The House floor during opening day of the Vermont Legislature on Jan. 9, 2019. We're talking with Republican leaders in the statehouse to get their thoughts as the legislative session nears its end.
Oliver Parini / VPR

Lawmakers are wrapping up the legislative session and we're talking with Republican leaders in the House and Senate about what they want to accomplish in their final days in Montpelier. 

Looking up at the front of the Vermont Statehouse.
Angela Evancie / VPR File

House lawmakers gave preliminary approval Wednesday to legislation that would boost the minimum wage in Vermont, but Senate Democrats say the increase isn’t sufficient to improve the economic standing of low-wage workers in the state.

Rich Holschuh, with the Vermont Commission on Native American Affairs, testifies before the House Committee on General, Housing and Military Affairs. Holschuh said the "conventional narrative" surrounding Columbus Day "does not serve us well."
Peter Hirschfeld / VPR

Rich Holschuh isn’t sure yet what he’ll be doing on the second Monday in October later this year. But he says the celebration of Vermont’s first Indigenous Peoples' Day will no doubt be a big one.

Voters in Montpelier cast ballots at City Hall. Senate lawmakers have decided to defer action on a proposed charter change in Montpelier that would give non-citzens the right to vote in city elections.
John Odum, courtesy

State lawmakers are tapping the brakes on legislation that would expand voting rights in Montpelier and Brattleboro.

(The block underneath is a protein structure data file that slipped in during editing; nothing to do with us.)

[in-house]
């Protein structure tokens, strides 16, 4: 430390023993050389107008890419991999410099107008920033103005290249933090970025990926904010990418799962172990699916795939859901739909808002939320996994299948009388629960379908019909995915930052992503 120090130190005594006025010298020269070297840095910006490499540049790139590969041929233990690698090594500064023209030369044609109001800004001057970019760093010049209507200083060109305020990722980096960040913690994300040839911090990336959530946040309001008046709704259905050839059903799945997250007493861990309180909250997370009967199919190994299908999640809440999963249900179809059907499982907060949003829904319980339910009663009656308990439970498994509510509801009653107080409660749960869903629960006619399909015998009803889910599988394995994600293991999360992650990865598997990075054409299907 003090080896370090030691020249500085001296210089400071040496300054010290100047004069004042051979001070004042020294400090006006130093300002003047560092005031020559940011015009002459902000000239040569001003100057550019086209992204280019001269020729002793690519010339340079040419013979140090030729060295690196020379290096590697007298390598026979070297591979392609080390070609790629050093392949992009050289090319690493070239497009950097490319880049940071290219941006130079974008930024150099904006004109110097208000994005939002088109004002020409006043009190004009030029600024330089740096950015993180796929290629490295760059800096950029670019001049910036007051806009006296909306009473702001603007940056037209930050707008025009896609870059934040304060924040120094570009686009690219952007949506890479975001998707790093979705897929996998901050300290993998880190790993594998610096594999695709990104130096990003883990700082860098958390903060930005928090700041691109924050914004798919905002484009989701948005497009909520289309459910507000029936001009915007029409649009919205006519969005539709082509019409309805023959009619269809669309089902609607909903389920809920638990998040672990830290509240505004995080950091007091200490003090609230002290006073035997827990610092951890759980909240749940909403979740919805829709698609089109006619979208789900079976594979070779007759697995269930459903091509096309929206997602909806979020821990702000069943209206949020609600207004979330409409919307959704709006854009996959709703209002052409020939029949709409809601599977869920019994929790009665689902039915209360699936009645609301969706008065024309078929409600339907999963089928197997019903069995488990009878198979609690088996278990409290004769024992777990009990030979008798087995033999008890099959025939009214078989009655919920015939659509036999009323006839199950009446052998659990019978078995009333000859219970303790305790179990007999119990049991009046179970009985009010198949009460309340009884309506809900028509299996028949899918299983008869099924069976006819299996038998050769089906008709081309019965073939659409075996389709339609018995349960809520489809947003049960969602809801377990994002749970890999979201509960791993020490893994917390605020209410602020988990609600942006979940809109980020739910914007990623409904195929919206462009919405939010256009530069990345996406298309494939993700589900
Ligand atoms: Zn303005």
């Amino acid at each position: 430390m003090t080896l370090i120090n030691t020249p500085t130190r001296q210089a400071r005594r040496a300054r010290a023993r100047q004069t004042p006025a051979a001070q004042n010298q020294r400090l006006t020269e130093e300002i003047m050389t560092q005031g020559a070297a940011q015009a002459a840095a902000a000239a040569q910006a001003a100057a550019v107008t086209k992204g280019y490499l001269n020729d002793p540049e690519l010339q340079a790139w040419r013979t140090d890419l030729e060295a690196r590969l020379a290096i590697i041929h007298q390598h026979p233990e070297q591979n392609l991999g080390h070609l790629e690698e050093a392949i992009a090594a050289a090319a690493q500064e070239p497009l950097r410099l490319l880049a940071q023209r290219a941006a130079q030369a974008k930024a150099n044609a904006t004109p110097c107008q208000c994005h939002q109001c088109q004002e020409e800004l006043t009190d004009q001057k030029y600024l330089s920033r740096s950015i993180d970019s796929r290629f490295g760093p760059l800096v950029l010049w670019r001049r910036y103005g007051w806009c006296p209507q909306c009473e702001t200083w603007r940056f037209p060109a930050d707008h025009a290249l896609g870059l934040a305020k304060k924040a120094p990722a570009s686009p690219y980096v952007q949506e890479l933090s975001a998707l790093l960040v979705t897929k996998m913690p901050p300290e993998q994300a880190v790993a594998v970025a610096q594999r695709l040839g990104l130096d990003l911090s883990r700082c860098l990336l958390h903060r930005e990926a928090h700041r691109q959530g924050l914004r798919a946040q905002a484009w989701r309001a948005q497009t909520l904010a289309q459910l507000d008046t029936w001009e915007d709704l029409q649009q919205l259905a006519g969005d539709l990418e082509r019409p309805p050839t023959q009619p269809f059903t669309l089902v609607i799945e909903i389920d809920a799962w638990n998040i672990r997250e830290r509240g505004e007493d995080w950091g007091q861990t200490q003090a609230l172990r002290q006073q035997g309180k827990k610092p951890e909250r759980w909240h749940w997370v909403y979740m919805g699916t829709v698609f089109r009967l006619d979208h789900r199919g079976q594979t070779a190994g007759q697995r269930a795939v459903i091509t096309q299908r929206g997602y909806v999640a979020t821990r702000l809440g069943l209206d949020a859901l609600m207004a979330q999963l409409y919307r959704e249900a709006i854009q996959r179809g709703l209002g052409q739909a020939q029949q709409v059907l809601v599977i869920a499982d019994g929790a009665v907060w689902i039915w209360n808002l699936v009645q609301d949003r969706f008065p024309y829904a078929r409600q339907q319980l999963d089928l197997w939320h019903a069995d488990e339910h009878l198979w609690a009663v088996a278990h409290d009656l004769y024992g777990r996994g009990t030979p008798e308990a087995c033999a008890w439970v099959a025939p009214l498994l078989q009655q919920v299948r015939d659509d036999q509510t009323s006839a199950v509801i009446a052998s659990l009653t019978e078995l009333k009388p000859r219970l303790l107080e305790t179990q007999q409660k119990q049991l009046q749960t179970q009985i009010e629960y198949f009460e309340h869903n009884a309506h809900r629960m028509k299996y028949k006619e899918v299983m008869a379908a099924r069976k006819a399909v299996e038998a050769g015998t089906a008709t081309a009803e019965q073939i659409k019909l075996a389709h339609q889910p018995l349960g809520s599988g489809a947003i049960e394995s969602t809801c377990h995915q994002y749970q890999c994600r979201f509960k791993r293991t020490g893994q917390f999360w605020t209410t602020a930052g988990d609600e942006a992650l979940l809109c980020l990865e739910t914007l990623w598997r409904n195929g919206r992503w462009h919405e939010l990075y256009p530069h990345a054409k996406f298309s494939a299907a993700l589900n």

An aerial shot of the House floor on the opening day of the Vermont Legislature in 2019.
Oliver Parini / For VPR

House lawmakers have finally landed on a proposal to fund water quality efforts in Vermont, but leaders in the state's technology industry say the plan could put a damper on a growing sector of the Vermont economy.

The golden dome of the Vermont Statehouse against blue sky
Ric Cengeri / VPR File

As leaders in the Vermont House of Representatives struggle to galvanize support for legislation that would raise the minimum wage to $15 an hour, some lawmakers have begun pushing for a less aggressive alternative.

Kathy Demars, executive director of Lamoille Home Health & Hospice, sits at her desk before a computer
Peter Hirschfeld / VPR

Low-wage workers in Vermont's health care sector could be in for a significant raise if Democratic lawmakers succeed in their effort to establish a $15 minimum wage. But some health providers say increased payroll costs could force cuts to patient services if elected officials don't boost Medicaid funding in the process.  

Mitzi Johnson in the House chamber in 2016. She joins "Vermont Edition" to discuss priorities at the end of the 2019 legislative session.
Angela Evancie / VPR

In the final weeks of the legislative session, lawmakers face tough choices as they focus on which bills can pass, and decide which priorities will have to wait. House Speaker Mitzi Johnson joins Vermont Edition to talk about plans in the House to tackle — and fund — big-ticket items like clean water projects, minimum wage, marijuana regulation and more.

The Vermont House and Senate have devoted a lot of time lately to two bills in particular — paid family and medical leave, and a $15 minimum wage — but both are running into some legislative obstacles.

VPR Statehouse reporter Peter Hirschfeld provided an update on where things stand with these bills as of midday Monday.

We're talking about roadside saliva tests - what's measurable and what isn't, and whether the test the Governor wants actually exists.
Kameleon007 / iStock

The fate of the tax-and-regulate marijuana bill is up in the air as Gov. Phil Scott continues to insist on a roadside test for impairment. Many lawmakers and experts say no reliable test exists. We're talking about the political impasse and hearing about the science of what saliva tests can and can't determine.